Which brings us to the question of the purported environmentalism of all this automation. Certainly hand-dryer blowers are nothing new to bathrooms in America, though they used to have (gasp!) buttons along with their lecturey signage about how hot air was more sustainable and environmental than paper. Which seems sort of true in a world where we don’t question where the electricity comes from or what its creation is doing to the planet. I haven’t precisely run the numbers on paper towel count vs. how much power it takes to run a blower and I don’t know exactly how to quantify x number of trees vs. y units of coal energy in terms of what it’s doing to Earth… I’m not sure this information is exactly knowable (see also: paper or plastic, which has been punted to canvas/tote, which itself has raised a whole host of environmental questions regarding just how many tote bags humans need). But I do know how much energy and/or trees used to go into faucets or urinals. That would basically be zero.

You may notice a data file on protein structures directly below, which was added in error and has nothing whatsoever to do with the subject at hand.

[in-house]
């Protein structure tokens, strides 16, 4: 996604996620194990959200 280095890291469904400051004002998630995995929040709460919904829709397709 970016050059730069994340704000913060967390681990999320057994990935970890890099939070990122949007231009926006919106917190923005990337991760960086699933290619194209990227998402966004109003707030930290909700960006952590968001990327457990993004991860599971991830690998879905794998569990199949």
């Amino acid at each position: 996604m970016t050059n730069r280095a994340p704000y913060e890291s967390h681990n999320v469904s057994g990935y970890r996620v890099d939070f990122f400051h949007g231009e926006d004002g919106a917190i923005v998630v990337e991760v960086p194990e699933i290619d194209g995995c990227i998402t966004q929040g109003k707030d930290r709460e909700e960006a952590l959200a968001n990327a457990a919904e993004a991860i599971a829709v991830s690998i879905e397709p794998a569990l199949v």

But when we factor in the replacement costs and that impact on sustainability, not to mention the process of turning every appliance in a public restroom into a little computer, it doesn’t seem like this was a terribly environmentally motivated decision at all. If this had an environmental angle at all, it seems to have been swept up in what so many such endeavors devolve into in this country: an opportunity to spend money buying something new because it’s environmental! Never mind that the whole point of the movement hinges on reducing and reusing instead of manufacturing and buying… the best way to show support for the environment is to buy Environment-Brand Stuff! I’m not saying every or even most environmentalist actually buys in (get it?) to this mentality, but it feels like the mainstream of people feel good about themselves for buying more products than they otherwise would as long as they have a vague greeny feel about them. And, like most things, this scales up in big institutions.